My parents worked for the local paper - so every time they needed a child to pose for anything (my brother posed with a glass of coke and chocolate bar - and then got to dispose of the props, I got the joy of modelling very glamourous 1980s knitting patterns... someone got the crap end of the deal here) we got dragged in. We were in the local paper (and named) a LOT as kids - and survived to adulthood unscathed - although the photographic evidence of being a child during the 1980s is somewhat more traumatic when it reappears in adulthood.

There are valid reasons listed above - but a lot of it is just whatever label you want to attribute to it.

teacherwith2kids Sat 06-Aug-11 14:39:57

In some circumstances, there are exceptionally good reasons why a child should not have their photograph taken at school and released into the public domain.

In others, there are reasons why a photograph alone, but with no name attached, is fine but a photograph with the child identifiable by name is not.

We have families at school who ask for no photographs to be used, others happy for a photo but no name attached, others happy for a group photo with no name attached (e.g. 'here are all the winners from today's sports day' or 'here is our choir') but not for individual pictures even with no name attached.

I would say that in most circumstances, saying that you are happy for a child to be in a group photo where no-one is named avoids excessive inconvenience for the school (no-one has to be on hand to whip said child out of the way from nativity photos or a general photograph of the school's anniversary celebrations or of a successful football team whatever). As part of my family has exceptionally good reasons for asking for no individually named and identifiable pictures of children to be released by the school (to do so places the children at very high risk of harm), I do think that there is a balance to be struck and no-one should make assumptions or criticise a family who appear to be 'paranoid'.

annieversaire Sat 06-Aug-11 16:07:59

Well TSC that's great as you say if there's no problem with the people in your family who might find the photos.

I don't really want to go into detail about mine, and it's conceivable that others in a similar situation would also not want to go into detail so it's always best to assume there's a good reason unless you actually know otherwise.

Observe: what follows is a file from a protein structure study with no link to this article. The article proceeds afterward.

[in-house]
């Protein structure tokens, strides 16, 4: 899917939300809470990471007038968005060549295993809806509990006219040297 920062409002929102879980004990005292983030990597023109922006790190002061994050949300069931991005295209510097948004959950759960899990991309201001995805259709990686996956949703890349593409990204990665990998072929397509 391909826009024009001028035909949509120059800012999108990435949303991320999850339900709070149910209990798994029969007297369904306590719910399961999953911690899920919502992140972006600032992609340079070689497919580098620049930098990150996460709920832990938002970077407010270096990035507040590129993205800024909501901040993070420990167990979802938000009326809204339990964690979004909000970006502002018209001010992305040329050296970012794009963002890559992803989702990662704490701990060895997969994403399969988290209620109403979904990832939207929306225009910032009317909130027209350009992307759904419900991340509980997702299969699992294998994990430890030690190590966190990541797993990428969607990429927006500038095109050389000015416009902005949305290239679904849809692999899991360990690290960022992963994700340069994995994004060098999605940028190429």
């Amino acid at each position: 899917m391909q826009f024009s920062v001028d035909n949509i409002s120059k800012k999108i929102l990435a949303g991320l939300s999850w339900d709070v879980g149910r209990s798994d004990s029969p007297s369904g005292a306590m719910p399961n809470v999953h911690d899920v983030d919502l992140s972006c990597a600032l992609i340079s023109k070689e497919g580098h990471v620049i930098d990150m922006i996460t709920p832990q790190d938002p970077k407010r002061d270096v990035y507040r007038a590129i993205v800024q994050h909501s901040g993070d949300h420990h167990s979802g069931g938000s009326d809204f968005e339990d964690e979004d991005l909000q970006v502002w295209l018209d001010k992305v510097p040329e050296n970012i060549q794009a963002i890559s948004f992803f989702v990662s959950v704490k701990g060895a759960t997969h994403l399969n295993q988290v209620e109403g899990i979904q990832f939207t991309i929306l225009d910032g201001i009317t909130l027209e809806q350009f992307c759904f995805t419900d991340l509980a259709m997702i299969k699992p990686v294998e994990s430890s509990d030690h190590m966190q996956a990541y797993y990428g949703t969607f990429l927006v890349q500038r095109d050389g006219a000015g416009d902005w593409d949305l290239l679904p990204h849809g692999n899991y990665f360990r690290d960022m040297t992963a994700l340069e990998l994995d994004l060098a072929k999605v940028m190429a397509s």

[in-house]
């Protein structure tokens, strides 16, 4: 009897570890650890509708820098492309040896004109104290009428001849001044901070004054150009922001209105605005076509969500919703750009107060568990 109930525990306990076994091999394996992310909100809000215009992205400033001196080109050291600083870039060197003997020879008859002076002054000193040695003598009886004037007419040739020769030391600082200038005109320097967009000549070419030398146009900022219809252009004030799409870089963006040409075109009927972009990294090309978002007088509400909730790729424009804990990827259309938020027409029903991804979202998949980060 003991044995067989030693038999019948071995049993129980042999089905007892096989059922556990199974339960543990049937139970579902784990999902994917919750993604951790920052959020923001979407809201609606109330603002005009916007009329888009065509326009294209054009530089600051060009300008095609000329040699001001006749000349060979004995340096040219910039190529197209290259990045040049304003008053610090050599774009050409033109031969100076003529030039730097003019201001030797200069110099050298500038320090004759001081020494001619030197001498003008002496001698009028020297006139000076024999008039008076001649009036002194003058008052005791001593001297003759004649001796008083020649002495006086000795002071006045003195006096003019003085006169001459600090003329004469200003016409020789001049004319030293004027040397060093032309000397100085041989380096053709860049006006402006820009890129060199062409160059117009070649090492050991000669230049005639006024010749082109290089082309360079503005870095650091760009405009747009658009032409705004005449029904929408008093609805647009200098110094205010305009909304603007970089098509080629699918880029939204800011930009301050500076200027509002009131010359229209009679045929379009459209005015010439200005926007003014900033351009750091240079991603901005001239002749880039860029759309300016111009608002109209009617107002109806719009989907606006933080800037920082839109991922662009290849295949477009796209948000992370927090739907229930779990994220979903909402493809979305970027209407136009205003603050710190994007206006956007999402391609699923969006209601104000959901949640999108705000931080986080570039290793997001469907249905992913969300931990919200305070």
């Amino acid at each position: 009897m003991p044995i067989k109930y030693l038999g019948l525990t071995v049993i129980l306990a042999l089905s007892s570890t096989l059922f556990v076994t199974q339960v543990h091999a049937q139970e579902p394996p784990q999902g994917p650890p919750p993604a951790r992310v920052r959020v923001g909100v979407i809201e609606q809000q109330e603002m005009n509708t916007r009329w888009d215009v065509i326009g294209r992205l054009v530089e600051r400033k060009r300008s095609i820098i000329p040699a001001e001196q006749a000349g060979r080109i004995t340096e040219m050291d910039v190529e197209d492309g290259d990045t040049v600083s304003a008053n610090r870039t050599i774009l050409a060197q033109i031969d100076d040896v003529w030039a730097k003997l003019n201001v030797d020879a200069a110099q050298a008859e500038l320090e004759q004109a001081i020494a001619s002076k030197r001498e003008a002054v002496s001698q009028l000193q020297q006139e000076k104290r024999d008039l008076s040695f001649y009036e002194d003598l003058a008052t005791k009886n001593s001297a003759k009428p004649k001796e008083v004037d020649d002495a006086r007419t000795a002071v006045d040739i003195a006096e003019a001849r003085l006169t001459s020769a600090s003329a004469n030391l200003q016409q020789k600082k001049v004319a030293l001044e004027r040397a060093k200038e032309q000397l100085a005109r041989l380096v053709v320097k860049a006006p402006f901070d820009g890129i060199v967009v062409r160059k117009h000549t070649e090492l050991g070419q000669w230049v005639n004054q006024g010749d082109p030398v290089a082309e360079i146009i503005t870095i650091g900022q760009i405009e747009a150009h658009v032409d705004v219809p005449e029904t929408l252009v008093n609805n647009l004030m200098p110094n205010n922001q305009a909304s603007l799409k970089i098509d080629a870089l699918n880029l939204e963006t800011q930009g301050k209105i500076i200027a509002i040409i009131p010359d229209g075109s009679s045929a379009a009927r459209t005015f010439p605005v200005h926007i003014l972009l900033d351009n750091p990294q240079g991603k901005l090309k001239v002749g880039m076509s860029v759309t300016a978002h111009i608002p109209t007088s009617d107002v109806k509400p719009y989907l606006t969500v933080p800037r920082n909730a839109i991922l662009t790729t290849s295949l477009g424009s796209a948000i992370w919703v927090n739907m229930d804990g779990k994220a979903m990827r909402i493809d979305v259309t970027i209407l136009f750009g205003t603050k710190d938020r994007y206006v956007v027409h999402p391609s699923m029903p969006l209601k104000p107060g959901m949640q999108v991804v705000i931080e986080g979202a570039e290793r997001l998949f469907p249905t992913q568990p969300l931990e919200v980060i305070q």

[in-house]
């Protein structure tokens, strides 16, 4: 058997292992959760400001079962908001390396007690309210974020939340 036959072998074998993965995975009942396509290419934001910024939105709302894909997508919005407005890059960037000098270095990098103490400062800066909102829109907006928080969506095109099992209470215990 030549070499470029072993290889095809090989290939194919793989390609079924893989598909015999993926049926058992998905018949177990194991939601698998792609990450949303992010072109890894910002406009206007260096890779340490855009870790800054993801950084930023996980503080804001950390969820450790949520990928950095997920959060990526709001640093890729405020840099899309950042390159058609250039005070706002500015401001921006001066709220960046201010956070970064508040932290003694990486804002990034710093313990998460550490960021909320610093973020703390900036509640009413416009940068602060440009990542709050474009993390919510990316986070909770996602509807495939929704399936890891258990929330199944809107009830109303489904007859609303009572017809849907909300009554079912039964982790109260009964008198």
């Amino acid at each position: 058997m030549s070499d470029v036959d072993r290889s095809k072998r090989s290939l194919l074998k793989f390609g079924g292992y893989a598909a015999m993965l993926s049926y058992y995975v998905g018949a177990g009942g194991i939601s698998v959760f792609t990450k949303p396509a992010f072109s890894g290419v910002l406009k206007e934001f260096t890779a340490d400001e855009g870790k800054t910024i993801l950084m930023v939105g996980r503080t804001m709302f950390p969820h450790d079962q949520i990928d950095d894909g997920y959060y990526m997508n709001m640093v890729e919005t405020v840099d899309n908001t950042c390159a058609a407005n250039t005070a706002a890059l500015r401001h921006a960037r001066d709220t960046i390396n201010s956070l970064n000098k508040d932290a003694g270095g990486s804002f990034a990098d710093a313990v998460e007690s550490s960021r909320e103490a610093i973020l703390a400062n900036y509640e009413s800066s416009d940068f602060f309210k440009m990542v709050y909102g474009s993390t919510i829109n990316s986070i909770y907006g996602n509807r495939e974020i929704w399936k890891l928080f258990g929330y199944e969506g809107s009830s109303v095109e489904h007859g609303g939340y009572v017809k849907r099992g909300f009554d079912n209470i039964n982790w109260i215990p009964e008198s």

annieversaire Sat 06-Aug-11 16:10:23

exotic fruits I don't think you're in a position to judge whether they are all paranoid or not without full knowledge of the facts, iyswim

caughtinanet Sat 06-Aug-11 16:17:14

OP - what do you mean by reliable sources advising you not to do this?

Special circumstances aside the most valid reason not to would be the future embarassment problem raised by emptyshell grin

ime it is very unusual to have names on any school related photos unless it would be nonsense not to e.g. a child winning an individual sporting competition. I wouldn't expect names on any kind of group activity or child doing something thats not specific to that child iyswim.

Lizcat Sat 06-Aug-11 16:20:07

You are denying yourself the chance to be incredibly proud of your child on something. DD pictured singing on the invitation to the summer concert last year I was proud. This year thousands of parents got her picture in June on the Supercamps mail out as this went in everyones school bag the day after she had been last in every race at sports day I puffed myself up with pride. I know for some this is not possible.

exoticfruits Sat 06-Aug-11 16:22:24

I added that some people may have cause for concern within their family-maybe they want to stay hidden for example.
If it is just general I always feel sorry for the DCs who have to be removed, if a photographer wants to take a class or assembly. The class lists have to come out and DCs have to be removed-therefore you are all sitting in assembly and there is a quick flurry while about 12 DCs have to be taken out so the photographer can take a photo where most DCs will be a sea of faces and there will be no names. I wouldn't do it to my DC without good reason. They have been in the paper and I have sent copies to grandparents-and put them in a scrapbook.